Once Upon a Time In Hollywood
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Simple stories can offer the most sincere acting. On paper, Win It All appears a generic gambling-gone-wrong film. And while the story doesn't deviate too much from this perceived notion, the cast and characters elevate the film exponentially. Particularly, the relationship between brothers Eddie (Johnson) and Ron (Truglio) is incredibly moving and realistic. Lastly, though the film sports comedic actors like Keegan-Michael Key and Joe Lo Truglio, Win It All rarely feels like a comedy. I never found myself laughing, or on the verge of doing so. There are serious implications to the characters' actions; few of those implications positive. But generally, Win It All does manage to put you in a feel-good mood - it'll just take uneasy moments to get there.
Go see Dunkirk. It's a great theatre experience.
Yet the fact remains, it's not a great Nolan theatre experience. While stunning visuals and sounds absorb the viewer, we miss out on the unbelievable narrative structures interwoven by Nolan in his past films - narratives that shine through incredible dialogue and character relationships. Dunkirk has little to none of this. The movie is a depiction of an event, and nothing more.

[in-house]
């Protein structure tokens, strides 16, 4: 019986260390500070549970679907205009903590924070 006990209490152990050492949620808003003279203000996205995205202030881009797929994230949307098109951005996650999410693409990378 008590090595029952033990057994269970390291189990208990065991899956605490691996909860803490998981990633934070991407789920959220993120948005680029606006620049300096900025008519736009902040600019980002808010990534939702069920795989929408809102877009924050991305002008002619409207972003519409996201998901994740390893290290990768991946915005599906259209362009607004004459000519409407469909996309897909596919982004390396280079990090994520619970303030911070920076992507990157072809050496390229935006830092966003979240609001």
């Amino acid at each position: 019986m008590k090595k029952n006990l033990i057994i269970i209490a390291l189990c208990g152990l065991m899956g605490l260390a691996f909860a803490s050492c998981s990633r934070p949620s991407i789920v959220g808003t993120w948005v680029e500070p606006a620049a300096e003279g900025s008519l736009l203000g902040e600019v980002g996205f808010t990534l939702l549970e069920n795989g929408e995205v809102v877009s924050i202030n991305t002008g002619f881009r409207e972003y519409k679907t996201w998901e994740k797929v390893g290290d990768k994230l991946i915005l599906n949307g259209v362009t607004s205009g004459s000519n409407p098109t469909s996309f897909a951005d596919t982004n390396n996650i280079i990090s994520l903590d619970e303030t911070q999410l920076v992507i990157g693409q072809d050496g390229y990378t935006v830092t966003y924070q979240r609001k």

Dunkirk seems concerned with one major facet: authenticity. Through on-location filming and the use of replicated ships and aircrafts, the film transports the viewer. Unfortunately, in this plight for authenticity, no fictional drama was ever fostered. And it's this drama and emotion - concocted through dialogue and story arcs - that remain neglected in Dunkirk.
Aside from Hans Zimmer's recognizable flare in certain scenes, Dunkirk shares very little with other Nolan movies. Because it's these past movies that have garnered him such praise and (more importantly) fandom, it's a bit disappointing he chose such a drastically different path.